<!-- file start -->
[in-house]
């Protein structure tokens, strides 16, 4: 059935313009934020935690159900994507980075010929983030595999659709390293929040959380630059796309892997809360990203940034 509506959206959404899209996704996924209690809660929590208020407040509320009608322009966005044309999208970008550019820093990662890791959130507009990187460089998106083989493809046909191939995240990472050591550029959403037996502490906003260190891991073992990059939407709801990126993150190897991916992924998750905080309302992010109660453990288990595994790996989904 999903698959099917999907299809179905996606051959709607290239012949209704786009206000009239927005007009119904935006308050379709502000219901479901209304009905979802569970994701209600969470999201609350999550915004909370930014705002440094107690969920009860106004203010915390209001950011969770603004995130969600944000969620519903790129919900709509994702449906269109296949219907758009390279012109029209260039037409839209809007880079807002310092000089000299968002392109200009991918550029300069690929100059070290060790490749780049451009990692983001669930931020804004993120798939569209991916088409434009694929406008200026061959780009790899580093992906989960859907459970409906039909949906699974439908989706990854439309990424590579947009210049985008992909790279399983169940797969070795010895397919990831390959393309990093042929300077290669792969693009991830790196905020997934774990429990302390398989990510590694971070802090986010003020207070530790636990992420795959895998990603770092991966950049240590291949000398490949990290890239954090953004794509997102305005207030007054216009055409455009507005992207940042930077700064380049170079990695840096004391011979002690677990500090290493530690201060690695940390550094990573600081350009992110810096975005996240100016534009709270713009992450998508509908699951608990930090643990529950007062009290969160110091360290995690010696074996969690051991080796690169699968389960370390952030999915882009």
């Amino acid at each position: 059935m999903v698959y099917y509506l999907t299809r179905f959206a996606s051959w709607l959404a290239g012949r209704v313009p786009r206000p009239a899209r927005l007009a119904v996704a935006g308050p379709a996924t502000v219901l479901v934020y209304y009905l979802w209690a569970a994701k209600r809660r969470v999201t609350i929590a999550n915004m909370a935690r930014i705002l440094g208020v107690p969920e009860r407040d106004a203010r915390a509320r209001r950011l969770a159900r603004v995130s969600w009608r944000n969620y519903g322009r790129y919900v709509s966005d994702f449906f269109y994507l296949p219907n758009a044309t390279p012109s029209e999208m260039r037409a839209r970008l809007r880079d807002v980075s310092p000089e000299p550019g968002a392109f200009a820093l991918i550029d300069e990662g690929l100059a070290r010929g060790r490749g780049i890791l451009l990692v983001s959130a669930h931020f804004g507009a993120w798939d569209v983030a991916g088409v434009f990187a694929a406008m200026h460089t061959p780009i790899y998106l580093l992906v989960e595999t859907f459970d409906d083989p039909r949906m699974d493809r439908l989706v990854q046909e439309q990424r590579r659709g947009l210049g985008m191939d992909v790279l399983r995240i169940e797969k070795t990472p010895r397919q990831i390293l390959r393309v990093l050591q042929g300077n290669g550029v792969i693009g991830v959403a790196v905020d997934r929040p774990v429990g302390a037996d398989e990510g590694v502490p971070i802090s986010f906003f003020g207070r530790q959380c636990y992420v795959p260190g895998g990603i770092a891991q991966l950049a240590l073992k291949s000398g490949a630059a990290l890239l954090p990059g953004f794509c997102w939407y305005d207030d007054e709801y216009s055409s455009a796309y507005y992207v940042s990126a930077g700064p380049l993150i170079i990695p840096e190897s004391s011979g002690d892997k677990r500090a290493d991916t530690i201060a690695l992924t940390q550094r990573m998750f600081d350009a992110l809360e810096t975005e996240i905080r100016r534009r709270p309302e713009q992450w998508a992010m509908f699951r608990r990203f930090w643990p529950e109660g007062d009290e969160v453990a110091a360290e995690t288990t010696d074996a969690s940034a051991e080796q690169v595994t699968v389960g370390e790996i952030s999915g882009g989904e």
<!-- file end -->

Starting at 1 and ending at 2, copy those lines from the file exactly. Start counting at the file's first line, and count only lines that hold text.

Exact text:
[in-house]
């Protein structure tokens, strides 16, 4: 059935313009934020935690159900994507980075010929983030595999659709390293929040959380630059796309892997809360990203940034 509506959206959404899209996704996924209690809660929590208020407040509320009608322009966005044309999208970008550019820093990662890791959130507009990187460089998106083989493809046909191939995240990472050591550029959403037996502490906003260190891991073992990059939407709801990126993150190897991916992924998750905080309302992010109660453990288990595994790996989904 999903698959099917999907299809179905996606051959709607290239012949209704786009206000009239927005007009119904935006308050379709502000219901479901209304009905979802569970994701209600969470999201609350999550915004909370930014705002440094107690969920009860106004203010915390209001950011969770603004995130969600944000969620519903790129919900709509994702449906269109296949219907758009390279012109029209260039037409839209809007880079807002310092000089000299968002392109200009991918550029300069690929100059070290060790490749780049451009990692983001669930931020804004993120798939569209991916088409434009694929406008200026061959780009790899580093992906989960859907459970409906039909949906699974439908989706990854439309990424590579947009210049985008992909790279399983169940797969070795010895397919990831390959393309990093042929300077290669792969693009991830790196905020997934774990429990302390398989990510590694971070802090986010003020207070530790636990992420795959895998990603770092991966950049240590291949000398490949990290890239954090953004794509997102305005207030007054216009055409455009507005992207940042930077700064380049170079990695840096004391011979002690677990500090290493530690201060690695940390550094990573600081350009992110810096975005996240100016534009709270713009992450998508509908699951608990930090643990529950007062009290969160110091360290995690010696074996969690051991080796690169699968389960370390952030999915882009």